Hook and Lennon were responsible for the PR dexterity AMD RTG enjoyed through its ups and downs this decade. With RTG head Raja Koduri leaving for Intel to head its GPU development project, his former comrades at RTG soon followed. The flight of GPU marketing talent out of Intel at this stage could be the first of many hints that Intel has made a big decision with regards to how it plans to monetize Raja's work. "Ponte Vecchio" is Intel's ambitious GPU compute processor designed primarily for HPC and AI workloads. There's tumbleweed coming out of Intel on "Arctic Sound" since Q2-2019, a contraption that more closely resembles graphics cards as you know it.

Intel Announces New GPU Architecture and oneAPI for Unified Software Stack at SC19

At Supercomputing 2019, Intel unveiled its vision for extending its leadership in the convergence of high-performance computing (HPC) and artificial intelligence (AI) with new additions to its data-centric silicon portfolio and an ambitious new software initiative that represents a paradigm shift from today's single-architecture, single-vendor programming models.

Addressing the increasing use of heterogeneous architectures in high-performance computing, Intel expanded on its existing technology portfolio to move, store and process data more effectively by announcing a new category of discrete general-purpose GPUs optimized for AI and HPC convergence. Intel also launched the oneAPI industry initiative to deliver a unified and simplified programming model for application development across heterogenous processing architectures, including CPUs, GPUs, FPGAs and other accelerators. The launch of oneAPI represents millions of Intel engineering hours in software development and marks a game-changing evolution from today's limiting, proprietary programming approaches to an open standards-based model for cross-architecture developer engagement and innovation.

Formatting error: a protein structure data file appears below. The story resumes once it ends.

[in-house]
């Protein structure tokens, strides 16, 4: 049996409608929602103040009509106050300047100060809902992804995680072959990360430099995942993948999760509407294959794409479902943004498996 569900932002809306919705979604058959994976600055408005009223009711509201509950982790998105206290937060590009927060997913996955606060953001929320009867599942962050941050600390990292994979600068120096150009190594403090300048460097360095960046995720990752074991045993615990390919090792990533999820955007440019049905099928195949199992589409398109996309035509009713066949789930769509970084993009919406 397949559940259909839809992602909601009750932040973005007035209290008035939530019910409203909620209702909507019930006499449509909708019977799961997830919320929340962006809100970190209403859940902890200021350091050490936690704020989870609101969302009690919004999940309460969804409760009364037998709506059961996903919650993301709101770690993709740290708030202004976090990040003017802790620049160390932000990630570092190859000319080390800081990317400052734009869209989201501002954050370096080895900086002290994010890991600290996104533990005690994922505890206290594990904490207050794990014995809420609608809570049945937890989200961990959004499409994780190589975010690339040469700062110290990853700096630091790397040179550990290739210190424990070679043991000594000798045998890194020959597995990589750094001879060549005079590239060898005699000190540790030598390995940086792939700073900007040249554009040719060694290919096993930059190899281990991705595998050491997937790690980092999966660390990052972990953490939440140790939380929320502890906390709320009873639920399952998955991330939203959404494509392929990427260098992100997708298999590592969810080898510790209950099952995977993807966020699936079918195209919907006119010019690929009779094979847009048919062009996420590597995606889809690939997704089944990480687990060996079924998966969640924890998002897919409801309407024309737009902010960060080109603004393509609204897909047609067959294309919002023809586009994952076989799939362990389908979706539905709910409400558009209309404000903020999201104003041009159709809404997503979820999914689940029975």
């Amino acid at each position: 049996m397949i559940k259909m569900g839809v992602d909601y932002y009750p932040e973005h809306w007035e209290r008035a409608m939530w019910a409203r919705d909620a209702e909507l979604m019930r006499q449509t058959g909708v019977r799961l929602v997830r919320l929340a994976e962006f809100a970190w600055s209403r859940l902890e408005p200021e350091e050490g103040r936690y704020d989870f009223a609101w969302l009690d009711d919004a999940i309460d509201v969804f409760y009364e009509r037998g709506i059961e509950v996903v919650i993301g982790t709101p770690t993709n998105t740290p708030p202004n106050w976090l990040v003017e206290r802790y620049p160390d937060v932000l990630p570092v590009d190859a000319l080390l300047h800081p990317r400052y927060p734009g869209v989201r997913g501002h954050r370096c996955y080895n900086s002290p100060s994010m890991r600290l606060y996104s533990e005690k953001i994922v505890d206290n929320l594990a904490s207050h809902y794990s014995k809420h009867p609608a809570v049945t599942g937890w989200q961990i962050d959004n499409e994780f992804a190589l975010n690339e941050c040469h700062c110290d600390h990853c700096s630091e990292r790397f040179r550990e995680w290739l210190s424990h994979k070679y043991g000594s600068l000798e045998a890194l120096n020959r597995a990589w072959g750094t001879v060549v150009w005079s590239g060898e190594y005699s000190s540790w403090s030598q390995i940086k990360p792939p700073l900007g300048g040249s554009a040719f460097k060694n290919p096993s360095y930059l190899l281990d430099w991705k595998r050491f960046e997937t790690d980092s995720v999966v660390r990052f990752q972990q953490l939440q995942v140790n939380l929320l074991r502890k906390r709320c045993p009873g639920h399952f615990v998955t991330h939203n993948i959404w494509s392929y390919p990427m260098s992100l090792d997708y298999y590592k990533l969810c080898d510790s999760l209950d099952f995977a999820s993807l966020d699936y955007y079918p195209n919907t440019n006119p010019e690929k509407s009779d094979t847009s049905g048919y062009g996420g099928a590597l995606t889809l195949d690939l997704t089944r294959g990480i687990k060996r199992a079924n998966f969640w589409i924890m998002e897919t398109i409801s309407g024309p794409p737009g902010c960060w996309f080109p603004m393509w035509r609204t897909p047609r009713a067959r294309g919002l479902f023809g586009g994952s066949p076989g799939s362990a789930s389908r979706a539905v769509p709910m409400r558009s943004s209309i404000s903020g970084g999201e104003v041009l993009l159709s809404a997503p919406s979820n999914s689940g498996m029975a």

Intel Recalls Boxed Xeon E-2274G Processors Due to Inadequate Stock Cooler Effectiveness